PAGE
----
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March 1993

Informed Consent and Medical Ethics

Author Affiliations

From the Wilmer Ophthalmological Institute (Dr Finkelstein) and the Office of the General Counsel (Ms Smith), the Johns Hopkins Hospital, Baltimore, Md, and School of Hygiene and Public Health (Dr Faden), the Johns Hopkins University, Baltimore.

Arch Ophthalmol. 1993;111(3):324-326. doi:10.1001/archopht.1993.01090030042034

• Informed consent is based on a shared decision between physician and patient, with the physician understanding the relevant values of the patient and the patient understanding the nature of the disease and intervention, including risks and benefits. Informed consent has developed rapidly since it was introduced in the 1950s, reflecting recent changes in the practice of medicine that respect the increase of patient autonomy. The purpose of the written consent form is to document that a process of informed consent has taken place. It is generally agreed that all surgical as well as research procedures require written consent. For certain nonsurgical procedures, the decision regarding obtaining written consent will consider both the risk involved for the patient and the general community standard. Informed consent serves as an important symbol of a physician-patient relationship that adheres to the valued principles of medical ethics.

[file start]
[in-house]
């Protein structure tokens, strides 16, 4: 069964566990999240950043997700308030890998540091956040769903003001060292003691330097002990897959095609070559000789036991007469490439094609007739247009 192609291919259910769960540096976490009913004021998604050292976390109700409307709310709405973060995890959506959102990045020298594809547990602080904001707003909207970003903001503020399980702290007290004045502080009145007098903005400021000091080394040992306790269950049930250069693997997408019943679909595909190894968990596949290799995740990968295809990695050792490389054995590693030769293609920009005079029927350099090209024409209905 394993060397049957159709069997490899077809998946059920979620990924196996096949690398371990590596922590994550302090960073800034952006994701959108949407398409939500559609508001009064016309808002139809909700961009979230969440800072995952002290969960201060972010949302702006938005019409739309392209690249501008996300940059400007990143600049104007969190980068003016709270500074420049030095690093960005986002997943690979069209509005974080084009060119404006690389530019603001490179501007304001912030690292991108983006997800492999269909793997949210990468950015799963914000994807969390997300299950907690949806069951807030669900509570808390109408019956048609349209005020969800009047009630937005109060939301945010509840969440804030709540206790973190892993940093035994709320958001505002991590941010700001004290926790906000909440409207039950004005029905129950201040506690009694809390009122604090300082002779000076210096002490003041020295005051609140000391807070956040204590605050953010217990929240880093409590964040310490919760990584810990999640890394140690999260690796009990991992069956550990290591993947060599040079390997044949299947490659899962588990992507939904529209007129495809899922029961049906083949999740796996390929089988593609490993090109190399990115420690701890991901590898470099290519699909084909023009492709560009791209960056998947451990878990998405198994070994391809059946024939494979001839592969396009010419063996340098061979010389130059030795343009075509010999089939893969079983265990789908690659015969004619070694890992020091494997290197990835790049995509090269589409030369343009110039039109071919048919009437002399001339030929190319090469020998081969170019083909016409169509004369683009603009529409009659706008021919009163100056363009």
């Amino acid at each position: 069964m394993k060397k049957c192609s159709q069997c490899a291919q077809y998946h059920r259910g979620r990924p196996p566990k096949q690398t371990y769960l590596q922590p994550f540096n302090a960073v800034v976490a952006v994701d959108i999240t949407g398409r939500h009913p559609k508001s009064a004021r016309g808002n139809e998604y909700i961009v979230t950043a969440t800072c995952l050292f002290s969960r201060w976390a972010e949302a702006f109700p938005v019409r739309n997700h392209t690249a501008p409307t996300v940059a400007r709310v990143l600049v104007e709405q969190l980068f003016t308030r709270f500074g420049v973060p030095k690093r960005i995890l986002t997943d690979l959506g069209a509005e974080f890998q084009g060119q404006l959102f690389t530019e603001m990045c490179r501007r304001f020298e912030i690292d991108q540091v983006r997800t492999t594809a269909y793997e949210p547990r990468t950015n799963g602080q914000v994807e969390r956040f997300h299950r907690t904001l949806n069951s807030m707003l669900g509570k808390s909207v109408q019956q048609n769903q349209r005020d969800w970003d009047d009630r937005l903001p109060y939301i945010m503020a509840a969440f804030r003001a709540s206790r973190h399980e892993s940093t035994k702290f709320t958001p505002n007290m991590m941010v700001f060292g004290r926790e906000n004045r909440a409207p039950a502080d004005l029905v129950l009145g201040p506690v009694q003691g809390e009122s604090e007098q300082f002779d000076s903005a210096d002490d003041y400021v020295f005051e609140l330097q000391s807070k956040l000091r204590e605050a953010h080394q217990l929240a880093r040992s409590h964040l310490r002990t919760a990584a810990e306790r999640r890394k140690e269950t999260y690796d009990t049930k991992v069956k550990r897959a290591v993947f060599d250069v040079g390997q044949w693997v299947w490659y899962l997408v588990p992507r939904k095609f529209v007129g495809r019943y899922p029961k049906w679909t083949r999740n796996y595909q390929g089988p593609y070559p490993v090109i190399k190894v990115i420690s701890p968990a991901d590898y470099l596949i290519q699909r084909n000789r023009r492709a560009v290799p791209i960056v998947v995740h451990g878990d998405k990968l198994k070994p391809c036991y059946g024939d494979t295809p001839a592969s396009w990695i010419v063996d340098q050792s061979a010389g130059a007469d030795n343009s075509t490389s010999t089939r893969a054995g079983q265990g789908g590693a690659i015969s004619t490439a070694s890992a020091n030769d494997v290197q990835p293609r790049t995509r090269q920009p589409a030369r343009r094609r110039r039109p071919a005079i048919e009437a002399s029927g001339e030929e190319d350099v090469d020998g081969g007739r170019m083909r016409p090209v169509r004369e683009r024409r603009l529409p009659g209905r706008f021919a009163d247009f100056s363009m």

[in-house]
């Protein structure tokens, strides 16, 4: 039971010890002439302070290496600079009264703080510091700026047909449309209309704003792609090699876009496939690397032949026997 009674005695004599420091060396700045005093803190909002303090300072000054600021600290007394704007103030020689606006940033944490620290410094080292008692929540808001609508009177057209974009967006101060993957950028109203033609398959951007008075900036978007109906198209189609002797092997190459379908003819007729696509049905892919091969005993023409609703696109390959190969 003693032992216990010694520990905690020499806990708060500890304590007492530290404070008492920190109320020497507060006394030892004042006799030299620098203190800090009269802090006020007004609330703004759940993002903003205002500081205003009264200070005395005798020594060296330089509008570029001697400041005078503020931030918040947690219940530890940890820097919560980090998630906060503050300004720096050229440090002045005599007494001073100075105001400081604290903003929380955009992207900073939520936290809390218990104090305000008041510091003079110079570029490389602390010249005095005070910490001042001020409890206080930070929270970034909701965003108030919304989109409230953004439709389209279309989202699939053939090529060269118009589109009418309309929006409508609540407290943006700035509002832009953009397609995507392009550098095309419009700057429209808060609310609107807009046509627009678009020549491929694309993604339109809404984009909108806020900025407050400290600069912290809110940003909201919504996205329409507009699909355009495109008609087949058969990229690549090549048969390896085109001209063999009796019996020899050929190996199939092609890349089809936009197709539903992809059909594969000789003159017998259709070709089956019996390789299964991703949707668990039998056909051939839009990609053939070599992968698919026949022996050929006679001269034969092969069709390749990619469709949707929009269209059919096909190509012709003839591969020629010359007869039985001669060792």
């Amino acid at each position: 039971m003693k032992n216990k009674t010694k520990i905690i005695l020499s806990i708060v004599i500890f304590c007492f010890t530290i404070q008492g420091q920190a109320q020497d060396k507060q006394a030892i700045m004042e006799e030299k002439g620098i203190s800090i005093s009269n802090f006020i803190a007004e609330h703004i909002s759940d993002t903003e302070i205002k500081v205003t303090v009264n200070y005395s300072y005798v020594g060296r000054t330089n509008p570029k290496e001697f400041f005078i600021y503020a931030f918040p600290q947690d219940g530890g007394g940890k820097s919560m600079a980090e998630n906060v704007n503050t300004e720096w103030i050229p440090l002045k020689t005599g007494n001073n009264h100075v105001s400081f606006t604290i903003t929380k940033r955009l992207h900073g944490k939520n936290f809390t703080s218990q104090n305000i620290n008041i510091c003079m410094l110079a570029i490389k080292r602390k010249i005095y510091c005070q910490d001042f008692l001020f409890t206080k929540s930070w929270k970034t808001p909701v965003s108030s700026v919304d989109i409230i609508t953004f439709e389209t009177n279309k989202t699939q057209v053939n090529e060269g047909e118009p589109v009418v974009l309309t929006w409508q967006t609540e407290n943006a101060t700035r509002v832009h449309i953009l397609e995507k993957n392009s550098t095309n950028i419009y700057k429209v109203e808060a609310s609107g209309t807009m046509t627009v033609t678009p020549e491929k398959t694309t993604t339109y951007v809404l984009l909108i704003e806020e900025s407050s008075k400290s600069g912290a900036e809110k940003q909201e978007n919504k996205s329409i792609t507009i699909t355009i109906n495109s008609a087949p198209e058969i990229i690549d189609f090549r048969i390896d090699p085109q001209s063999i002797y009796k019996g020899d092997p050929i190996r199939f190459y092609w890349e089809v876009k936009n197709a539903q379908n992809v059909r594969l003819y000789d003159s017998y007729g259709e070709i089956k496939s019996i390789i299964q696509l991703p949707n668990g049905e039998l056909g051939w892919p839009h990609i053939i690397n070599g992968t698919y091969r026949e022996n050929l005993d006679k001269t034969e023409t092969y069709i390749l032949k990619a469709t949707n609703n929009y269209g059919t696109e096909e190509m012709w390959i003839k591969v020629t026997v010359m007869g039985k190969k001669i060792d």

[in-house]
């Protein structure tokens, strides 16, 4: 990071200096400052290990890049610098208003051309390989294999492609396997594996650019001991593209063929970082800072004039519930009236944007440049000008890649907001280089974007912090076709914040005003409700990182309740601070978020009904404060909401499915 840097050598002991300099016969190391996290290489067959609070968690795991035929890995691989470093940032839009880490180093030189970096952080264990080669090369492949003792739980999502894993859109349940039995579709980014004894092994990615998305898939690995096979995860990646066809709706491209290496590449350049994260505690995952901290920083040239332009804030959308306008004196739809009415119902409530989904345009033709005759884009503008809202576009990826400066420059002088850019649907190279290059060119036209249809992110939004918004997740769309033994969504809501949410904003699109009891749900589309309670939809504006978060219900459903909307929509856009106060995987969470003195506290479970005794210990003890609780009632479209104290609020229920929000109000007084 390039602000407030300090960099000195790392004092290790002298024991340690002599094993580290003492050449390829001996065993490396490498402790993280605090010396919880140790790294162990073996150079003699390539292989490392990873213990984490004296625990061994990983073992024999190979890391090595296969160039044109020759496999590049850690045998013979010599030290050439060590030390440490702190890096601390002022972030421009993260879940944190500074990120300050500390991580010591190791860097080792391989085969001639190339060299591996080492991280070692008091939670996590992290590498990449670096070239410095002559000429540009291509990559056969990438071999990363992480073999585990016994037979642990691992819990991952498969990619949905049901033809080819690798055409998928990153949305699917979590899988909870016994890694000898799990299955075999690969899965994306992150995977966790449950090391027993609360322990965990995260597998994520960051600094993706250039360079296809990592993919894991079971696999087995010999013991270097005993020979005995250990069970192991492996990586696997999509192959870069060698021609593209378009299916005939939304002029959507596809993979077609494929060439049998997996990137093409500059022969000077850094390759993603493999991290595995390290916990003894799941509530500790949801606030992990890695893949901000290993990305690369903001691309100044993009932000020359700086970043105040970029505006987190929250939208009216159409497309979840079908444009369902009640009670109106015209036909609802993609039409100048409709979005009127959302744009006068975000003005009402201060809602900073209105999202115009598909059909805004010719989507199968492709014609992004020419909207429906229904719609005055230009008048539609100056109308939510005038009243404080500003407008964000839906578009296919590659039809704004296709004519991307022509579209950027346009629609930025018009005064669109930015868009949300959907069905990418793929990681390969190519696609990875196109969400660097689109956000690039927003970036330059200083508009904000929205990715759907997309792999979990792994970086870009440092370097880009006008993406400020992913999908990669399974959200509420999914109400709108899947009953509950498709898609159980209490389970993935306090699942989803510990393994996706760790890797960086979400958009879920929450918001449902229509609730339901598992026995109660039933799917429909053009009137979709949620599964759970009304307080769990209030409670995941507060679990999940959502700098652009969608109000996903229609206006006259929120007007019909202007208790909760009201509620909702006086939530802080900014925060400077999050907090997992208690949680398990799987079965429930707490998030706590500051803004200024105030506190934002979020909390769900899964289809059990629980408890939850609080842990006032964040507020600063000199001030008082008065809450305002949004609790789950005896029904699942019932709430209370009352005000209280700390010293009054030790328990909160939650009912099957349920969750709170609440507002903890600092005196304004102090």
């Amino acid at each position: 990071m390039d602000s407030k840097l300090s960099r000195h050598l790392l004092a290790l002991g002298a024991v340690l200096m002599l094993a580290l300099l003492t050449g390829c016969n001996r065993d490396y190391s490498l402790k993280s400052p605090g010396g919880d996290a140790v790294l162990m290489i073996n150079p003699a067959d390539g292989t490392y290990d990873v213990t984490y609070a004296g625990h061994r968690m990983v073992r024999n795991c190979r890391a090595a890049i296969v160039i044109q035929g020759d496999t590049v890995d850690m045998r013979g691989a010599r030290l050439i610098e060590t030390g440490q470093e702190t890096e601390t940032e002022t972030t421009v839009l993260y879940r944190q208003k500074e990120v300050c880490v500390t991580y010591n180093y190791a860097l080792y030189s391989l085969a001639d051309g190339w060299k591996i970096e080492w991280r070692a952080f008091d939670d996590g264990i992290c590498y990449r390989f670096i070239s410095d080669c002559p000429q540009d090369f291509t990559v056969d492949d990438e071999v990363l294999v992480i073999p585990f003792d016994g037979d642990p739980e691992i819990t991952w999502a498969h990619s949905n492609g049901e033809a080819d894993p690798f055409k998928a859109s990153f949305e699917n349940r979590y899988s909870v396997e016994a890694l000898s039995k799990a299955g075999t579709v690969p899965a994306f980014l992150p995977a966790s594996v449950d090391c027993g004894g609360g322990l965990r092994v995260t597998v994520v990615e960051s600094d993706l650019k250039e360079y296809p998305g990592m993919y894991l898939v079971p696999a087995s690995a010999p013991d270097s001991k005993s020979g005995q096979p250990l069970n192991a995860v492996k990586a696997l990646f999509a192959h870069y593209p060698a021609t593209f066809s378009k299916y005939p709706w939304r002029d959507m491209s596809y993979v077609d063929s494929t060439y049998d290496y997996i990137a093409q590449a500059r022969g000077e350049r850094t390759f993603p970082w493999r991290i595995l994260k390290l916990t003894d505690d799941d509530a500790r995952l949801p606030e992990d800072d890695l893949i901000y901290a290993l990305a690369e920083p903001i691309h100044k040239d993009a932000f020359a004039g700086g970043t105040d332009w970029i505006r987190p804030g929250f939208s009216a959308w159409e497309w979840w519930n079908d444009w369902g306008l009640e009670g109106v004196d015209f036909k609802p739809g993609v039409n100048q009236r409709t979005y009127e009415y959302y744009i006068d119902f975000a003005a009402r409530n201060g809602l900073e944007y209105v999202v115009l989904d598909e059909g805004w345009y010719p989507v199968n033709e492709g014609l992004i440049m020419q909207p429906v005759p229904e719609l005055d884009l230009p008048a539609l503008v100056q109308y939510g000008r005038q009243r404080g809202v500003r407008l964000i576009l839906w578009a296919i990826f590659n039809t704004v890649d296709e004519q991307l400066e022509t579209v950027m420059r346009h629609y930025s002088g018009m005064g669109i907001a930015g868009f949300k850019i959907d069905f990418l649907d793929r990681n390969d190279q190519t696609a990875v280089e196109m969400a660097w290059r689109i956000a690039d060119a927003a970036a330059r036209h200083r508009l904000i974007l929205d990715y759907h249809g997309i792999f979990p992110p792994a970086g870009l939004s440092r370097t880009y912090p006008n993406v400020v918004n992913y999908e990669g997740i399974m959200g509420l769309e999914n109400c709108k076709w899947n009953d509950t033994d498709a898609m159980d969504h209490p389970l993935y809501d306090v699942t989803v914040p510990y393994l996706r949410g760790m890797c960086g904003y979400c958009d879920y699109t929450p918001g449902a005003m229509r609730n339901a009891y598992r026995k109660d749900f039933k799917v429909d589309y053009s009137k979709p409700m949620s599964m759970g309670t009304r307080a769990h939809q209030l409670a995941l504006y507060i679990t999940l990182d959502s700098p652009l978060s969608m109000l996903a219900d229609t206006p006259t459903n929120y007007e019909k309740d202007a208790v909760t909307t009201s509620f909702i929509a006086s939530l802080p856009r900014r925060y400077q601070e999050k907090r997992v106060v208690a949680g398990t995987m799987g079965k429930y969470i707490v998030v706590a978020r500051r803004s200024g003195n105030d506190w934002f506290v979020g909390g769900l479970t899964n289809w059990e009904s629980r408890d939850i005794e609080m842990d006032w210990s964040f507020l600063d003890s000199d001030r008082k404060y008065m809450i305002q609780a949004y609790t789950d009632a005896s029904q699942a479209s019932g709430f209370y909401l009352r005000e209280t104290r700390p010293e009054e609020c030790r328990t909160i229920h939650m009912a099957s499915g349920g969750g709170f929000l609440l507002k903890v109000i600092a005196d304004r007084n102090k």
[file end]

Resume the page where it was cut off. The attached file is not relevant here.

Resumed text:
Schloendorff v New York Hospital, 211 NY 125 (1914).
Salgo v Leland Stanford, Jr, University Board of Trustees, 317 P2d 170 (Calif Ct Appeals 1957).
Military Tribunal I. Trials of War Criminals Before the Nuremberg Military Tribunals Under Control Council Law No. 10 . Washington, DC: US Government Printing Office; 1948.
The National Commission for the Protection of Human Subjects of Biomedical and Behavioral Research. The Belmont Report: Ethical Principles and Guidelines for the Protection of Human Subjects of Research . Washington, DC: US Dept of Health, Education, and Welfare; 1978. DHEW publication (OS) 78-0012 (Appendix I, [OS] 78-0013; Appendix II, [OS] 78-0014).